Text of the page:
Take Grandstand's Steve Rider, for example. 'There's the Norwich goalscorer, Craig Sutton,' he told viewers in January. Actually Steve, it's Chris not Craig Sutton. But Steve is only one among many pundits who has mistaken Ruel Fox for Darren Beckford, or Jeremy Goss for Lee Power as Norwich have become genuine title contenders this season.
To the fans it's a minor irritant, but to players striving for superstar status, knowing that even Gazza's pal, Jimmy 'Five Bellies' is a bigger football name, must be hard to bear.
It helps explain why the richer and more glamorous clubs have consistently been able to lure away our best players. Norwich fans can only dream of a team that never was: Woods, Phelan, Bruce, Watson, Linighan, Sherwood, Townsend, Gordon, Fashanu, Reeves and Fleck.
Had they stayed, we might have won the trophies which would have brought the crowds flocking back to Carrow Road, and our anthem 'On the Ball City' would have become as famous as 'Blaydon Races'.
Or perhaps not. Our supporters are notoriously passive. At Everton this season, home fans were puzzled by the unusually vocal support from the Norwich end - until it became apparent that most were Sunderland fans whose game at Tranmere had been cancelled.
It was ever thus. Twenty-one years ago, when we won the Second Division championship, our Scottish striker Jim Bone was so disappointed by the lack of atmosphere at home games, he would run to the South Stand terraces and implore the crowd to 'sing up'.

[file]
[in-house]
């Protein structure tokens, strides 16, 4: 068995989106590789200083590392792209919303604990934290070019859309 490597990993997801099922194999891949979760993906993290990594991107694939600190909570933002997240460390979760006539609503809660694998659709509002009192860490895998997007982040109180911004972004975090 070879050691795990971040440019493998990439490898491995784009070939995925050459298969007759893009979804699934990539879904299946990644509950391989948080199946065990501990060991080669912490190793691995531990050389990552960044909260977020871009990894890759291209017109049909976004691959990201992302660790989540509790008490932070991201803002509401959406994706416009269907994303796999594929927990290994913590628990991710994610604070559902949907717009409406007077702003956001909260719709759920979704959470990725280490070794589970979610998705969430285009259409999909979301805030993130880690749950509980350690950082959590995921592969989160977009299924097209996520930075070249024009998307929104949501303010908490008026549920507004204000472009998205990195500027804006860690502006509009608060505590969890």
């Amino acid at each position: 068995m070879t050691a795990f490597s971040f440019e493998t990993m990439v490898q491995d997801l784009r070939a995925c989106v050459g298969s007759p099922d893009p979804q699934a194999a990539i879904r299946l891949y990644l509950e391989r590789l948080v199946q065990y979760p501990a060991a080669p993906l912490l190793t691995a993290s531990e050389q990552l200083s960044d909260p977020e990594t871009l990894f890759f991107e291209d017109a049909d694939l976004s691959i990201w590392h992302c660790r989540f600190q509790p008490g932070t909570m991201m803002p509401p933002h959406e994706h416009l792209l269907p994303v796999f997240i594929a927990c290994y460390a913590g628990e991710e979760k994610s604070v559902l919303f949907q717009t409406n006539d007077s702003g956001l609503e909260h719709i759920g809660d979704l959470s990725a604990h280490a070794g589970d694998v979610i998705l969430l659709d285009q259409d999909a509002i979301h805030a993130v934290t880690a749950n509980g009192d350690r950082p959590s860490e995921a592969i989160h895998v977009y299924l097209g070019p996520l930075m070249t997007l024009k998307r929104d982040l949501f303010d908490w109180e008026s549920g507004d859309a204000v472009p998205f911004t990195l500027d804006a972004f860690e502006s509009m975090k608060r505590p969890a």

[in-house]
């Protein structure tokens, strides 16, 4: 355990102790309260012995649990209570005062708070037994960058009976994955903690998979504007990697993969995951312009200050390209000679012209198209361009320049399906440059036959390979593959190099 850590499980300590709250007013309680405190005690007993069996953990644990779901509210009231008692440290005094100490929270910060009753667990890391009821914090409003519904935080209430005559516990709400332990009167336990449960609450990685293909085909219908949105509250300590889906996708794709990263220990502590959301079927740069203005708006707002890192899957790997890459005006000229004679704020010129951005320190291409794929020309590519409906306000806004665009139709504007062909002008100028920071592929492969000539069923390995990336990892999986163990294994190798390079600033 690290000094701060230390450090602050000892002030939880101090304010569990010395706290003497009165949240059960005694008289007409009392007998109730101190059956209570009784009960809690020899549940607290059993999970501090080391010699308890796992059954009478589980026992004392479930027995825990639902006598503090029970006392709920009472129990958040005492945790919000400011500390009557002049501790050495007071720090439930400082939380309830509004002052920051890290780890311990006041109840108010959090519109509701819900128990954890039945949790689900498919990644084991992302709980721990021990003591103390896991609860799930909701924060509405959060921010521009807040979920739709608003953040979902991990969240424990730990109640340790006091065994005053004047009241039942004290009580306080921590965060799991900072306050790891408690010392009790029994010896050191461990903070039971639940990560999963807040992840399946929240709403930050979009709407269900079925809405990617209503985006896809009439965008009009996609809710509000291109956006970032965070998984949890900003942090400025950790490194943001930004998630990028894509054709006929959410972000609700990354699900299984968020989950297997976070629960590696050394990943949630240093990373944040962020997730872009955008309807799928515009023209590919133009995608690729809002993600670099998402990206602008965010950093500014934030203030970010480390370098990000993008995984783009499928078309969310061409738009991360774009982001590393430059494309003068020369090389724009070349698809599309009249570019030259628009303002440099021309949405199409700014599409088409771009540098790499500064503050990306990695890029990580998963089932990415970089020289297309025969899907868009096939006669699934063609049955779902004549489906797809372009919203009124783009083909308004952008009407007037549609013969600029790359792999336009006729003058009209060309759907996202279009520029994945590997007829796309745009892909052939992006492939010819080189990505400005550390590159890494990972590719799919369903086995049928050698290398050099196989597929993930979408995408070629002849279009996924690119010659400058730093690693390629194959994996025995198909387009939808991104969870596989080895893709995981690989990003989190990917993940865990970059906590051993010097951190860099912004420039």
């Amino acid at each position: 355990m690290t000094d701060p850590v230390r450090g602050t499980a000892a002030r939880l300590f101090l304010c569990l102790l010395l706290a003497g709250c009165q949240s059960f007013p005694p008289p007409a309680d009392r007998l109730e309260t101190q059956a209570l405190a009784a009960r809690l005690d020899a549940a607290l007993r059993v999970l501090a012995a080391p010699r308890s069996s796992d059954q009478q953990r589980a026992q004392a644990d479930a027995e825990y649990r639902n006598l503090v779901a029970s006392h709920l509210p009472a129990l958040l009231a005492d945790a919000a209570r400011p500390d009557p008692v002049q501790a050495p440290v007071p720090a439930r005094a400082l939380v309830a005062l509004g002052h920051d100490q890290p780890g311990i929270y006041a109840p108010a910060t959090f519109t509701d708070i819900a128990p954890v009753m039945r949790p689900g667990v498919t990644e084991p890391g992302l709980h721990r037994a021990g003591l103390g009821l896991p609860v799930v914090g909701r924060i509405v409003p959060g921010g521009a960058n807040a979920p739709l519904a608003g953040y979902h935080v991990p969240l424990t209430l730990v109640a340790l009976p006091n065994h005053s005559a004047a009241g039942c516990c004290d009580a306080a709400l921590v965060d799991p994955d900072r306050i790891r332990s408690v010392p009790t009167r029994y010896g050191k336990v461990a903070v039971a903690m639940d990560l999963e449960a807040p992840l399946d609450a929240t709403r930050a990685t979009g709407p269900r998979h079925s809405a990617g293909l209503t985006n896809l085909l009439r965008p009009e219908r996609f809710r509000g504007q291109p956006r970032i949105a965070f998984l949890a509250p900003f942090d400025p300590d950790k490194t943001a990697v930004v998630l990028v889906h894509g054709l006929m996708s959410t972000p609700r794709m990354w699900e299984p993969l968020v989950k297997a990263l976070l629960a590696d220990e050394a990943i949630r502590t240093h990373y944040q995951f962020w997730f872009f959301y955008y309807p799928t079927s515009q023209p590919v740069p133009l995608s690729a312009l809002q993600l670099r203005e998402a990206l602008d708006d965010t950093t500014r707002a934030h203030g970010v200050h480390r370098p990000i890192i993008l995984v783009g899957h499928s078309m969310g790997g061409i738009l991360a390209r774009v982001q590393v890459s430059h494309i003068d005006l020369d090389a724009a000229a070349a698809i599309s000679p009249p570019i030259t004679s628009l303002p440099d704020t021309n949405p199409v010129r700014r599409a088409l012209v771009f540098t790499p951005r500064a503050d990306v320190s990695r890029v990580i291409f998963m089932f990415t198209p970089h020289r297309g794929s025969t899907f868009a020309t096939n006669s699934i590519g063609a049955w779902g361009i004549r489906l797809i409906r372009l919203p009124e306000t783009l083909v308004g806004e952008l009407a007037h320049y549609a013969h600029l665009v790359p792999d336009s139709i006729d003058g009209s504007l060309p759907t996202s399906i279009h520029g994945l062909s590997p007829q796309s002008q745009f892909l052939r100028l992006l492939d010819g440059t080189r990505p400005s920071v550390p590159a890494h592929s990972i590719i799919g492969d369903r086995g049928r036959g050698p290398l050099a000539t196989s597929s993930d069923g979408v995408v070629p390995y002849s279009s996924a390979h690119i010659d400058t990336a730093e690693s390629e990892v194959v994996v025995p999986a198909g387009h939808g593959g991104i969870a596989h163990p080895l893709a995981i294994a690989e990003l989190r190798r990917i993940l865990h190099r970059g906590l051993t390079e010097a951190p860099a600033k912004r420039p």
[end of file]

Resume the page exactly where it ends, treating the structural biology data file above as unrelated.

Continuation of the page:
The fans muted response was understandable. Pride in reaching the First Division for the first time was tempered by the fact that everyone else thought our team was boring beyond belief.
They were right. We longed for a Norwich player who could dribble like George Best or shoot like Peter Lorimer. Instead, under Ron Saunders's regime of non-stop running and 100 per cent work-rate, we had to content ourselves with the occasional misdirected bicycle kick from the luckless Bone.
Worse still, a sequence of embarrassing incidents made us look even more like hicks from the sticks: the crossbar collapsed on our goalkeeper, a League Cup semi-final was abandoned when fog descended with only five minutes left as we led 1-0. Then we conceded three own goals and sacked Saunders in one disastrous afternoon.
With John Bond at the helm, we at last acquired a touch of 1970s glamour, and, more importantly, a reputation for stylish football which would outlast his reign. Like the big-name players he signed - Martin Peters, Ted MacDougall and Phil Boyer - Bond was great box-office. His post-match theatricals were as over the top as his flash suits and cigars. Once, memorably, he wept openly on Match of the Day after we lost an eight-goal thriller to Liverpool.
Although Bond was famous for reading the riot act to his players, even he was rendered speechless by the violence which erupted before a home game with Manchester United in 1977. Pre-Bond, the most serious crowd disturbance seen at Carrow Road was an outbreak of cushion throwing in the main stand seats. This was in a different league. United's hooligan army tore apart our beloved Barclay Stand.
Afterwards, the tabloids raged and MPs called for the water cannon. But, in Norfolk, a different inquest took place. The verdict was clear. Some of the biggest troublemakers had been treacherous local yobbos sporting United's colours.
Now, as then, the Red Devils shirt has greater pulling power than the Canary yellow for fans and players alike. Perhaps only a League title will finally win over the unconvinced Norfolk public and prevent the likes of Fox and Sutton from following the same path as Steve Bruce and Mike Phelan. Wouldn't it be a nice irony too, if that former Red Devil, Mark Robins, discovered that a 'village' team can finish first?
Andy Walpole, freelance journalist.